After having been in Congress for five years, and at the time in the Senate, an officer challenged him as he entered a government office building. “The pin, I know,” the officer said, referring to Scott’s U.S. Senate lapel pin. “You, I don’t. Show me your ID.” Later that day he received an apology from the officer’s supervisor, but the damage was done. Again. That was the third such apology he had received since entering the Senate.

Police question millions of Americans of all races every year in their effort to “protect and to serve,” and they should always have a legitimate reason for doing so. Obviously, they don’t always have a good reason, as Sen. Scott illustrated. But often they do have reasons, and sometimes it is at least partly due to the behavior of some of those in groups that are often the focus of police bias.

Chicago serves as a prime example, a place where black Americans are most often killed or attacked by other black Americans, not white Americans or police officers. In neighborhoods where back people routinely commit violence and murder against other blacks, why are we surprised that blacks receive greater police scrutiny?

Columnist Peggy Noonan recently wrote a column titled “Three Good Men Talk About Race” in The Wall Street Journal, all of them black Americans. They are Tim Scott, Dr. Brian Williams of Parkland Memorial Hospital, who fought to save injured Dallas police officers ambushed by a black man, and Dallas Police Chief David Brown.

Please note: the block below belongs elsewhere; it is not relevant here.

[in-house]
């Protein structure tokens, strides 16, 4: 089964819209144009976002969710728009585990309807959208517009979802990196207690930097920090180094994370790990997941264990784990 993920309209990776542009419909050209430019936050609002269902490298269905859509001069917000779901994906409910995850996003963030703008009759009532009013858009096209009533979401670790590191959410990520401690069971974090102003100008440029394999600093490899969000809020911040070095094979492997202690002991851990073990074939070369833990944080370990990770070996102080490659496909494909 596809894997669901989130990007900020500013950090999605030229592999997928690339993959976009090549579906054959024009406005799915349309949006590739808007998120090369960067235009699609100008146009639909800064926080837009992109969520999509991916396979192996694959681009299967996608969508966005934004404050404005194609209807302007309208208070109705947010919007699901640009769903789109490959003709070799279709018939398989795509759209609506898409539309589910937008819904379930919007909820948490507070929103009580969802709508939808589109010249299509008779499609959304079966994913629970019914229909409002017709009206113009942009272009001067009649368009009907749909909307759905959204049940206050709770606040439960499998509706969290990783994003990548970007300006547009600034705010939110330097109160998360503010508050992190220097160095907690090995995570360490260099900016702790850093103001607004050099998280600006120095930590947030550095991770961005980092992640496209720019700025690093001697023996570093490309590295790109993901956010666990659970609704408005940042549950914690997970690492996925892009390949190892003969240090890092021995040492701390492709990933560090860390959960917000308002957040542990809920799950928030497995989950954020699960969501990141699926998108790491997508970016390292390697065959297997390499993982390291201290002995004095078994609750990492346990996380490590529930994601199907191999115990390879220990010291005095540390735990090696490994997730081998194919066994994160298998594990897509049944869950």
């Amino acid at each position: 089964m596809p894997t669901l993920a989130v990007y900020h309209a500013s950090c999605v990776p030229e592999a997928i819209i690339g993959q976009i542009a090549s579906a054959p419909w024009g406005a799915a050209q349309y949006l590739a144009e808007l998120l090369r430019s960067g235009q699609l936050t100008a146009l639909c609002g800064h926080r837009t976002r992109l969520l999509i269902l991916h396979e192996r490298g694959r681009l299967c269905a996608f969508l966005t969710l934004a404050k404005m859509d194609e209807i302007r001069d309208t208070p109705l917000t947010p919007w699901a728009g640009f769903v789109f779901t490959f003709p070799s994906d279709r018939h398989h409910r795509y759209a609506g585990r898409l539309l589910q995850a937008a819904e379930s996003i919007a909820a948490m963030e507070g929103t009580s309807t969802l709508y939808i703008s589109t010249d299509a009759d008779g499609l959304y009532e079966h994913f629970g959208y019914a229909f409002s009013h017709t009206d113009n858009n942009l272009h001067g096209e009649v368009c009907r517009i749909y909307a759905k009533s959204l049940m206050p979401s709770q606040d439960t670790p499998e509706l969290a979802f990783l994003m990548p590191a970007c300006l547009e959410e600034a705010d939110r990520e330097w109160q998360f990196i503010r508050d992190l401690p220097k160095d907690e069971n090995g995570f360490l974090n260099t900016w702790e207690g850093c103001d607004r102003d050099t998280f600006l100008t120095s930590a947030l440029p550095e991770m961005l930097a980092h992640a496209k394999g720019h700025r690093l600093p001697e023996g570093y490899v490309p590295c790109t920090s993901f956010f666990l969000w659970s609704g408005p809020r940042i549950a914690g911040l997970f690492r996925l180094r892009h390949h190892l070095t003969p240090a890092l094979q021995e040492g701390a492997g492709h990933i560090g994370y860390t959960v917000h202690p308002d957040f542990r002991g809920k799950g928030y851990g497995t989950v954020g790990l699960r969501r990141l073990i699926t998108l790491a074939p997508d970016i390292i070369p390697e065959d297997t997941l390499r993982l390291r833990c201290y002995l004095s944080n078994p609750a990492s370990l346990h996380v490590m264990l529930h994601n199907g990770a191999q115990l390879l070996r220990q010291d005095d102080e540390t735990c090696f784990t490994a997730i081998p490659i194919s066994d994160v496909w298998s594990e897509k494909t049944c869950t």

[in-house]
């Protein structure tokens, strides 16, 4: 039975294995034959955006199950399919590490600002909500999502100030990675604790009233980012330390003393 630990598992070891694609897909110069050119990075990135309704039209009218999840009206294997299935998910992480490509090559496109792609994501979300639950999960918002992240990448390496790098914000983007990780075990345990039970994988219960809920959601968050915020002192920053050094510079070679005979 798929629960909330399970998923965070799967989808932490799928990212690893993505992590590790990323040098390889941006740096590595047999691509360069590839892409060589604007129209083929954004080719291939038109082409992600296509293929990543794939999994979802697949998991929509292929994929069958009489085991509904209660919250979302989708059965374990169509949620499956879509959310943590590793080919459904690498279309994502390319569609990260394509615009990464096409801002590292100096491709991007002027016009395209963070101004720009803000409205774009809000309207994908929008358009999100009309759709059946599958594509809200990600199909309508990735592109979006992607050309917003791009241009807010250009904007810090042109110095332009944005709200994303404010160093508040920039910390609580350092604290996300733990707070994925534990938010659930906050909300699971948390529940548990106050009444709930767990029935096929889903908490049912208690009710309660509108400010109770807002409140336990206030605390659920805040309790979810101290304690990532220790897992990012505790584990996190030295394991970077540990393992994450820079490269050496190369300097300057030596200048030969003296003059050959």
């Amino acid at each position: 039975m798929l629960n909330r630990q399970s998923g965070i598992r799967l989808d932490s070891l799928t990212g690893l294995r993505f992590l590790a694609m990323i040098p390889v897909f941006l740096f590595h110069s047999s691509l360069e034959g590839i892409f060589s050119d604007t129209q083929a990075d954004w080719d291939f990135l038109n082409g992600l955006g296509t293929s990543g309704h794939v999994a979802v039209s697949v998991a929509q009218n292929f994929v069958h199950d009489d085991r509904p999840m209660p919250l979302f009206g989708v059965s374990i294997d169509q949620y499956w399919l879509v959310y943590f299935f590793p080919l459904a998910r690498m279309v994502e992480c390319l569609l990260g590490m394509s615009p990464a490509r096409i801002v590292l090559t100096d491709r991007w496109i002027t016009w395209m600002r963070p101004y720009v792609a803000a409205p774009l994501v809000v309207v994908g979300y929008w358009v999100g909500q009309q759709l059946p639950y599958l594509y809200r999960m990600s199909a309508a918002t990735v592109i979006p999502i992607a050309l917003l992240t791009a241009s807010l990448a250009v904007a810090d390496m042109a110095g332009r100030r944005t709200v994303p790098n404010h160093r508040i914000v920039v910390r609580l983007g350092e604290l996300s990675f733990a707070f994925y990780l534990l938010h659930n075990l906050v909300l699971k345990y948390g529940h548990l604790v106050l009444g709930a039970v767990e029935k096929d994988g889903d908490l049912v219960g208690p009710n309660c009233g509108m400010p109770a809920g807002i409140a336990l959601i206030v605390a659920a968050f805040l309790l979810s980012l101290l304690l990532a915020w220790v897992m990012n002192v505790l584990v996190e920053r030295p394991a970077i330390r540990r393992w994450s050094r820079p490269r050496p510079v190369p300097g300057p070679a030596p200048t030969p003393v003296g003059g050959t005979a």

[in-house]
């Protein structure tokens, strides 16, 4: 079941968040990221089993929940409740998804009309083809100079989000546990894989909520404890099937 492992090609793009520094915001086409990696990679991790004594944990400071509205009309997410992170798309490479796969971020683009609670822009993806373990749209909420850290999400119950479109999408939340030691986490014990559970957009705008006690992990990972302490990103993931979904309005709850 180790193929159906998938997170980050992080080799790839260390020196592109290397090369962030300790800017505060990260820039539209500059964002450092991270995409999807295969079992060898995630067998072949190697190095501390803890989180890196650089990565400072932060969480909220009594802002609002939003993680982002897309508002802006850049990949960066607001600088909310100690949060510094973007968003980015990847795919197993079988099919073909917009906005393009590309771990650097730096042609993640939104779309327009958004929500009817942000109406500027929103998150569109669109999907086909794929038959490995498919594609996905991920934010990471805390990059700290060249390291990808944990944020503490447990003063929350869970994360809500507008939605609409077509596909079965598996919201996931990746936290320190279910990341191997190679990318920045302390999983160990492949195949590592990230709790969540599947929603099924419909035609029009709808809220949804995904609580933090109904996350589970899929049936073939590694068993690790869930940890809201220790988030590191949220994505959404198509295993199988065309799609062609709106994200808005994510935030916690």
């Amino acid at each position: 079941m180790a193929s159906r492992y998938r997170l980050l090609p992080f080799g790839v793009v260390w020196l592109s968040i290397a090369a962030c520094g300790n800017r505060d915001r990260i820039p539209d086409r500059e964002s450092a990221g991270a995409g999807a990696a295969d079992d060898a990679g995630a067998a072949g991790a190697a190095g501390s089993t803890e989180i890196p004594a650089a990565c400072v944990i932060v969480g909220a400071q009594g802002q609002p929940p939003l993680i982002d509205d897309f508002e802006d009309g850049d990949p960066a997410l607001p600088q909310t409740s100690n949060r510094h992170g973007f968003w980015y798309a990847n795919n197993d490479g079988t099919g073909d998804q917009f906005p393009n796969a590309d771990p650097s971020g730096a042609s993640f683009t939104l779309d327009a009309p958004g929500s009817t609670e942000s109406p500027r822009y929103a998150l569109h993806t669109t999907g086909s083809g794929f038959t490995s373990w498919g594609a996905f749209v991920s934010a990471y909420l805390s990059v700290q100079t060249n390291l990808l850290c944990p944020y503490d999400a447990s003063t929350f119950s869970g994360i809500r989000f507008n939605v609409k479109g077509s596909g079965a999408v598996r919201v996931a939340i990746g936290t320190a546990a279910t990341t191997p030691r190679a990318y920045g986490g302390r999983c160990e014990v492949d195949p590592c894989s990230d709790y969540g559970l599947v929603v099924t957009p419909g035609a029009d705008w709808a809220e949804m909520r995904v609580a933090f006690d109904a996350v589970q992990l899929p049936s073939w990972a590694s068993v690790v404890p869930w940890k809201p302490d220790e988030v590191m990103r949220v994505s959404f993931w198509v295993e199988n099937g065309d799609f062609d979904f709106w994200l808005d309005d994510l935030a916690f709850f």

“We’re asking cops to do too much in this country,” Brown said recently. “They’re paying the price for every societal failure. “Not enough mental health funding? ‘Let the cop handle it.’ Not enough drug addiction funding? ‘Let’s give it to the cops,’” he continued. The chief said that society must get in the game.

In response to blacks being killed by police we now see black men assassinating police officers. The shooter in Dallas who killed five officers and injured seven others was black. In Baton Rouge, six officers were ambushed last Sunday, and three of them died. Police killed the shooter, a 29 year-old black man who, according to The Daily Caller, was a former member of the Nation of Islam.

As Scott said, the country is deeply divided; there is a very tense trust gap. Police sometimes unfairly target black people. Many black people assume every death at the hands of police is a wrongful death.

We need leaders to calm the tension, not pour gasoline on emotional embers, to wait for details before reaching a conclusion. And we must make sure that all who do wrong are punished.